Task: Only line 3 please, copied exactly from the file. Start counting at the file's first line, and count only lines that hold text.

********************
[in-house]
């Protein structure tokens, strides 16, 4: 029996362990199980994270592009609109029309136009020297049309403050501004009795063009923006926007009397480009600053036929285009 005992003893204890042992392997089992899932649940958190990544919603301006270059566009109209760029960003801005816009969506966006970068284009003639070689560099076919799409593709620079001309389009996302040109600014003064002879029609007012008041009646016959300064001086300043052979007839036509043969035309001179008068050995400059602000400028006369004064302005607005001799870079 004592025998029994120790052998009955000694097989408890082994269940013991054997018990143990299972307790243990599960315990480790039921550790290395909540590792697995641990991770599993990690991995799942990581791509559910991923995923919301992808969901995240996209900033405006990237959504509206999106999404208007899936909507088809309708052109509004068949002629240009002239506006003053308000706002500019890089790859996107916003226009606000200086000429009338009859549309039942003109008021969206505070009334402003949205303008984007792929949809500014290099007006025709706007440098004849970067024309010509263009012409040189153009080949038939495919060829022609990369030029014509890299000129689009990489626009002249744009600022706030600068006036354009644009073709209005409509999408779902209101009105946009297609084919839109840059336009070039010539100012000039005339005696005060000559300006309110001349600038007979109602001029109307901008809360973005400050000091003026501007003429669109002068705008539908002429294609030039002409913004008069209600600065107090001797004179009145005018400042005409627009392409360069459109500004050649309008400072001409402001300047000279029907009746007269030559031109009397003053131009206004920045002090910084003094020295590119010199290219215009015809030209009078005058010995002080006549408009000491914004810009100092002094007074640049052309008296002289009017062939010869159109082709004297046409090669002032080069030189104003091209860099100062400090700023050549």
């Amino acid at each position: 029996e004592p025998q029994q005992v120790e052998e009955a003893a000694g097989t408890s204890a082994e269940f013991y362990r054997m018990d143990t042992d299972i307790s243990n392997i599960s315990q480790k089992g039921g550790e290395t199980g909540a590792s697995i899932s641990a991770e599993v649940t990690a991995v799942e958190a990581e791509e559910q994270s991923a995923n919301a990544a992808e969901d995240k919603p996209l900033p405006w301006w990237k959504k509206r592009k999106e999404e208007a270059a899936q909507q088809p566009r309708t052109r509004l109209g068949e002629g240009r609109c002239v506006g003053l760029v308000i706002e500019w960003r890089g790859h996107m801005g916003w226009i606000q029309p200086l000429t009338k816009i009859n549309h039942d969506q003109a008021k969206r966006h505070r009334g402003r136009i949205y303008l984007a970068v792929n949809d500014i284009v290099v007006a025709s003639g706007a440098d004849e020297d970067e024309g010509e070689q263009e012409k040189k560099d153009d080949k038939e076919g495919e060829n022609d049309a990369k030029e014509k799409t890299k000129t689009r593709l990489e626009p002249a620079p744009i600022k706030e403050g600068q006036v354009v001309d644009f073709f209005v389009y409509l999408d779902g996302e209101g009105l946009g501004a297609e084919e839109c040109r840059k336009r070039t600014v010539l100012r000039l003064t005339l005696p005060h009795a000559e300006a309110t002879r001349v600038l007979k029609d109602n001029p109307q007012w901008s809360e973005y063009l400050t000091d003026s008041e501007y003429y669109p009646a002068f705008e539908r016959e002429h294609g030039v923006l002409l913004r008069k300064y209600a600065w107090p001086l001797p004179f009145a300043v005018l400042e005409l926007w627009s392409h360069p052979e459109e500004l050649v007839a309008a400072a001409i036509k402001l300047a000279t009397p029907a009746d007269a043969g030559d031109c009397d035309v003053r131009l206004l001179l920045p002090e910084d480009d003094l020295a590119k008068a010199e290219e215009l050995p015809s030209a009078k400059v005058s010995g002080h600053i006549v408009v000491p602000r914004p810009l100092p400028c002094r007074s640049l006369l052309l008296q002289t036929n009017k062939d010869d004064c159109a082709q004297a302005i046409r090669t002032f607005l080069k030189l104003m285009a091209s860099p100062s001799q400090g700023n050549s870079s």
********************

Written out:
């Amino acid at each position: 029996e004592p025998q029994q005992v120790e052998e009955a003893a000694g097989t408890s204890a082994e269940f013991y362990r054997m018990d143990t042992d299972i307790s243990n392997i599960s315990q480790k089992g039921g550790e290395t199980g909540a590792s697995i899932s641990a991770e599993v649940t990690a991995v799942e958190a990581e791509e559910q994270s991923a995923n919301a990544a992808e969901d995240k919603p996209l900033p405006w301006w990237k959504k509206r592009k999106e999404e208007a270059a899936q909507q088809p566009r309708t052109r509004l109209g068949e002629g240009r609109c002239v506006g003053l760029v308000i706002e500019w960003r890089g790859h996107m801005g916003w226009i606000q029309p200086l000429t009338k816009i009859n549309h039942d969506q003109a008021k969206r966006h505070r009334g402003r136009i949205y303008l984007a970068v792929n949809d500014i284009v290099v007006a025709s003639g706007a440098d004849e020297d970067e024309g010509e070689q263009e012409k040189k560099d153009d080949k038939e076919g495919e060829n022609d049309a990369k030029e014509k799409t890299k000129t689009r593709l990489e626009p002249a620079p744009i600022k706030e403050g600068q006036v354009v001309d644009f073709f209005v389009y409509l999408d779902g996302e209101g009105l946009g501004a297609e084919e839109c040109r840059k336009r070039t600014v010539l100012r000039l003064t005339l005696p005060h009795a000559e300006a309110t002879r001349v600038l007979k029609d109602n001029p109307q007012w901008s809360e973005y063009l400050t000091d003026s008041e501007y003429y669109p009646a002068f705008e539908r016959e002429h294609g030039v923006l002409l913004r008069k300064y209600a600065w107090p001086l001797p004179f009145a300043v005018l400042e005409l926007w627009s392409h360069p052979e459109e500004l050649v007839a309008a400072a001409i036509k402001l300047a000279t009397p029907a009746d007269a043969g030559d031109c009397d035309v003053r131009l206004l001179l920045p002090e910084d480009d003094l020295a590119k008068a010199e290219e215009l050995p015809s030209a009078k400059v005058s010995g002080h600053i006549v408009v000491p602000r914004p810009l100092p400028c002094r007074s640049l006369l052309l008296q002289t036929n009017k062939d010869d004064c159109a082709q004297a302005i046409r090669t002032f607005l080069k030189l104003m285009a091209s860099p100062s001799q400090g700023n050549s870079s």